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Ala Moana Bowls ratings
Quality on a good day: 4.0
Consistency of Surf: 3.0
Difficulty Level: 3.5
Wind and Kite Surfing: 1.0
Crowds: 2.0

Overall: 3.4

See all 18 ratings

Based on 2 votes. Vote


Surf Report Feed

Ala Moana Bowls Swell Statistics, Spring: All Swell – Any Wind

The rose diagram illustrates the range of swells directed at Ala Moana Bowls through an average northern hemisphere spring and is based upon 6580 NWW3 model predictions since 2007 (values every 3 hours). The wave model does not forecast wind and surf right at the coast so we have chosen the optimum grid node based on what we know about Ala Moana Bowls, and at Ala Moana Bowls the best grid node is 35 km away (22 miles).

The rose diagram describes the distribution of swell sizes and swell direction, while the graph at the bottom shows the same thing without direction information. Five colours represent increasing wave sizes. Very small swells of less than 0.5m (1.5 feet) high are shown in blue. These occurred only 65% of the time. Green and yellow show increasing swell sizes and red illustrates largest swells greater than >3m (>10ft). In both graphs, the area of any colour is proportional to how frequently that size swell was forecast.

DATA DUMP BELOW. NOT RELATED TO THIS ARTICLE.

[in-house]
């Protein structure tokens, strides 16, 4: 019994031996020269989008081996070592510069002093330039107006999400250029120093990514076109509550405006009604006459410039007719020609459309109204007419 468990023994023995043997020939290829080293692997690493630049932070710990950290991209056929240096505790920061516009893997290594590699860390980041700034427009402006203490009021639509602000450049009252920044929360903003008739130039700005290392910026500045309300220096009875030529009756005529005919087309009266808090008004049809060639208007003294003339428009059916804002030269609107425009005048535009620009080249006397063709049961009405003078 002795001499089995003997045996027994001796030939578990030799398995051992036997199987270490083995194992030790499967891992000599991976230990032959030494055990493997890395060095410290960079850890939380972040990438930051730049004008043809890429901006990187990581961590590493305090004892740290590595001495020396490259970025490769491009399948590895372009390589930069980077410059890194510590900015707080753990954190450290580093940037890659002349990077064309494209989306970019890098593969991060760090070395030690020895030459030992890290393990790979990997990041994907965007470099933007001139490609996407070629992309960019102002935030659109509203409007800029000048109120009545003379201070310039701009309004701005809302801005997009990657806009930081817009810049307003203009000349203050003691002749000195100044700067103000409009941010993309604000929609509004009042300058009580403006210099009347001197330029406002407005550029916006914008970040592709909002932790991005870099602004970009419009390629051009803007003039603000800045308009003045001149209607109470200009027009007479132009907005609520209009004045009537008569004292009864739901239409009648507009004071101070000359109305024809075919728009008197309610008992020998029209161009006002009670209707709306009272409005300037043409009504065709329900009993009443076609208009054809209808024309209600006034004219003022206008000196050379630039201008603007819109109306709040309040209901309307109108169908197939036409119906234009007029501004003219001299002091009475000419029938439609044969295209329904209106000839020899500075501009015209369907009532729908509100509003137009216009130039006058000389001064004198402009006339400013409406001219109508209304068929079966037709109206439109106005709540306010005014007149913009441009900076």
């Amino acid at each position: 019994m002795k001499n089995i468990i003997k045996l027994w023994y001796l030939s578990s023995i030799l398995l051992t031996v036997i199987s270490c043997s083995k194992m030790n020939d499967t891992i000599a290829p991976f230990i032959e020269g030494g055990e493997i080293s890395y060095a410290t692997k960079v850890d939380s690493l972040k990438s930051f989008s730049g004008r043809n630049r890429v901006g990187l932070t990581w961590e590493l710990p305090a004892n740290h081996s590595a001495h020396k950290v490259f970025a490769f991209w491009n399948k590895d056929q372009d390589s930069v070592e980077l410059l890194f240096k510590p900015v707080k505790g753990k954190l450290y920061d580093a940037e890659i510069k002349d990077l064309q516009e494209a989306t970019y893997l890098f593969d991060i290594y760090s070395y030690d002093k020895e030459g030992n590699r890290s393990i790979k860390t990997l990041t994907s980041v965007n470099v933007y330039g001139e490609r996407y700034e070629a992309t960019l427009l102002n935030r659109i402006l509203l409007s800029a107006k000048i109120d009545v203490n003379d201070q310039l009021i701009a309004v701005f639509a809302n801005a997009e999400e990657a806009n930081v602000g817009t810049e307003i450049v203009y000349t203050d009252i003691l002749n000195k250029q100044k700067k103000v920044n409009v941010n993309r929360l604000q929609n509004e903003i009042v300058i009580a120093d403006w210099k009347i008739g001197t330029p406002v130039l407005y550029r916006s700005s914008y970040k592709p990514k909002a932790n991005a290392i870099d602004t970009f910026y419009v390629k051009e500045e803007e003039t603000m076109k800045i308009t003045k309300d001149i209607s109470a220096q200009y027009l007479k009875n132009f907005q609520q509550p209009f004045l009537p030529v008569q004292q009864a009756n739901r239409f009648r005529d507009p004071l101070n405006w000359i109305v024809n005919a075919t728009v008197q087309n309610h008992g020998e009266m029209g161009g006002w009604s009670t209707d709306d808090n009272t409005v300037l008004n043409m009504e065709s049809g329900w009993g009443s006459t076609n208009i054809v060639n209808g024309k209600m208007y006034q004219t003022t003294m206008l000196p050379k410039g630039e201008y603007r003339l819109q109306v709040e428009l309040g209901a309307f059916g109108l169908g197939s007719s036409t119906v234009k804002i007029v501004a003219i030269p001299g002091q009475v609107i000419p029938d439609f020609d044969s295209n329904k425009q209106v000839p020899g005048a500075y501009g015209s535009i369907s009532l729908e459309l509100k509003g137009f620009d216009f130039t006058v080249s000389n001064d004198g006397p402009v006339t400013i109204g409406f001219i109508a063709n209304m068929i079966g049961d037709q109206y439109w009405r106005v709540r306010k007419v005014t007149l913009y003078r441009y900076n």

The diagram suggests that the most common swell direction, shown by the longest spokes, was S, whereas the the most common wind blows from the ENE. Because the wave model grid is out to sea, sometimes a strong offshore wind blows largest waves away from Ala Moana Bowls and offshore. We lump these in with the no surf category of the bar chart. To keep it simple we don't show these in the rose graph. Because wind determines whether or not waves are clean enough to surf at Ala Moana Bowls, you can view an alternative image that shows only the swells that were expected to coincide with glassy or offshore wind conditions. In a typical northern hemisphere spring, swells large enough to cause surfable waves at Ala Moana Bowls run for about 35% of the time.

IMPORTANT: Beta version feature! Swell heights are open water values from NWW3. There is no attempt to model near-shore effects. Coastal wave heights will generally be less, especially if the break does not have unobstructed exposure to the open ocean.